As it is, this challenge is hard enough to handle — it will become impossible if the lawyers’ protest continues apace. If the jihadis have shown the limits of General Musharraf’s raw power, the lawyers have decimated the legality of his rule.

That makes for a very troubled state. A system whose constitutionality and writ gets questioned every day on the streets has a serious existential problem.

Some of this bad news is filtering up. Even according to intelligence reports, generally conservative in their estimates of anti-government trends, “An overwhelming majority of informed people believe that the chief justice is innocent.” Unfortunately, these assessments, which are shared with the president by his close aides, draw the wrong conclusion from their findings: almost all intelligence agency and government information department heads recommend “tighter media policy to bring down this sentiment.”

judges-2-may081Worse still, General Musharraf agrees with the self-serving argument that by removing the chief justice from the headlines, the issue can be resolved. In a background briefing with a few media persons, he candidly admitted that the present situation was a “crisis” to which he said he “did not have an answer” except that “if the media could sideline the issue” and “lower the hype” then the SJC could “sort it out on their own.”

Taking this as a cue to slam down hard on the media, his advisors issued immediate gag orders and slapped Aaj television with a show-cause notice for the cancellation of its broadcast license, besides spewing out warnings to different media outlets, including mainstream newspapers, writers, columnists and even some FM radio stations.

But so far, that too has backfired.

The furore of protest that followed, including a string of condemnatory statements from reputable national and international human rights bodies and a strong reaction from the public, only added to the pool of government embarrassment.

Unfortunately, there are not many in the ruling party who are willing to share this embarrassment. Pakistan Muslim League insiders say that the chief justice has become a rallying point for bottled up public frustrations and has galvanized the opposition’s ranks. Some PML members of parliament fear losing elections in their home towns, especially urban areas, on account of this crisis and are exceedingly critical of a “handful of people” who “wrongly advised or mislead the president into filing the reference.” In this ultimate test of real fealty to General Musharraf, the ruling party and its leaders have chosen to go undercover rather than brave it with the president.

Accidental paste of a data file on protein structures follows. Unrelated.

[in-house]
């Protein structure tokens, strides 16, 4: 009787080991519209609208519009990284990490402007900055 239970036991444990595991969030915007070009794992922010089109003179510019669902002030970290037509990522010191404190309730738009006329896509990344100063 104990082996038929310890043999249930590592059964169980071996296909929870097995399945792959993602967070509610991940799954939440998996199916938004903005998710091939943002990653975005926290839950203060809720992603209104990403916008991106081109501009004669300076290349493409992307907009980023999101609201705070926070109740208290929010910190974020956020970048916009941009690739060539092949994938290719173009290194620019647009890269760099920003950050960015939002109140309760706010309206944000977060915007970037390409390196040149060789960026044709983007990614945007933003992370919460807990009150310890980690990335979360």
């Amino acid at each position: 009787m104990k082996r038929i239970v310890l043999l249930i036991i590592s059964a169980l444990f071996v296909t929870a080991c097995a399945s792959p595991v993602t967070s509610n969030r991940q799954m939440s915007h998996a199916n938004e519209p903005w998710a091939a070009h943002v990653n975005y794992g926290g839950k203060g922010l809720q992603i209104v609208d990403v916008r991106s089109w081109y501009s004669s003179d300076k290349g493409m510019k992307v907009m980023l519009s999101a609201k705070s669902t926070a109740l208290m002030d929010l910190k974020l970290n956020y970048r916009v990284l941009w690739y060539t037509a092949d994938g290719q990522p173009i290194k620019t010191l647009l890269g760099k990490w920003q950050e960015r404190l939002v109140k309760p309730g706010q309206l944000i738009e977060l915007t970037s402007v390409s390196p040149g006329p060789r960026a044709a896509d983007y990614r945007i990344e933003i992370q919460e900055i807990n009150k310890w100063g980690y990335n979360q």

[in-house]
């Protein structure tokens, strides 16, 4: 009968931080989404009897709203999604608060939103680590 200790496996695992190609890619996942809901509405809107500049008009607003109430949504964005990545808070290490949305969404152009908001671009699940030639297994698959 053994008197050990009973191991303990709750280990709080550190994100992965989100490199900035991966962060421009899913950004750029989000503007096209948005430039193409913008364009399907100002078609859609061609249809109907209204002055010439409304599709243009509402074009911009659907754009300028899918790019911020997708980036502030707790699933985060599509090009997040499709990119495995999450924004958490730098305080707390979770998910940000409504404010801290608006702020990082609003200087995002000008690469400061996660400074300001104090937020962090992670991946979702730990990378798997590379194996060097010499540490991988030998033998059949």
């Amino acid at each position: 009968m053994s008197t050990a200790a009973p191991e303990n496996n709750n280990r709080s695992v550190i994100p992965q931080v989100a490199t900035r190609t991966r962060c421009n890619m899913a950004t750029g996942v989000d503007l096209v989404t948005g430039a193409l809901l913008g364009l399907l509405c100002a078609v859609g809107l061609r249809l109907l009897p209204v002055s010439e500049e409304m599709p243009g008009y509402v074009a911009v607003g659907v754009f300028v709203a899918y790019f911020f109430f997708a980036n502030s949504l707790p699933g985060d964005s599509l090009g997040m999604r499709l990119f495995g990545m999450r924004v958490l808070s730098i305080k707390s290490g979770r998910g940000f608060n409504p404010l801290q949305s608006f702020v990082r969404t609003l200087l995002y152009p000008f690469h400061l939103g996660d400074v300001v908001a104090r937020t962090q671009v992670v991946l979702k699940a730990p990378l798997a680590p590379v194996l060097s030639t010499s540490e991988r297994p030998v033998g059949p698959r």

The judiciary, too, is facing its moment of truth. Forced by the ever-growing protests of the Bars from all across Pakistan against the presidential reference, and realising that it is a now-or-never situation for the judiciary, some judges have already chosen sides. In Sukkur, Hyderabad, and Peshawar, where Chief Justice Iftikhar Chaudhry made carefully planned visits, high court judges turned up in near full strength. In Peshawar, the chief justice of the high court sat in a ceremony lasting three hours listening to speeches that blasted General Pervez Musharraf and the army in a language most hateful of the establishment. In the Punjab, the superior judiciary might not follow the example of Sindh and the NWFP because the chief justice of the Lahore High Court has already been squarely accused of “harbouring inveterate hatred” by the chief justice. Yet insiders say that there are many judges who, given a more “conducive environment,” would declare their allegiance.

This sums up the situation. Like the Punjab judges, there are too many just waiting for the right moment to join the club of protestors. Many more still want to keep the status quo to protect their political and financial interests.

Backed by such two-hearted loyalists, the system lives on — dangerously.

The writer is former executive editor of The News and a senior journalist with Geo TV hosting a prime time current affairs program.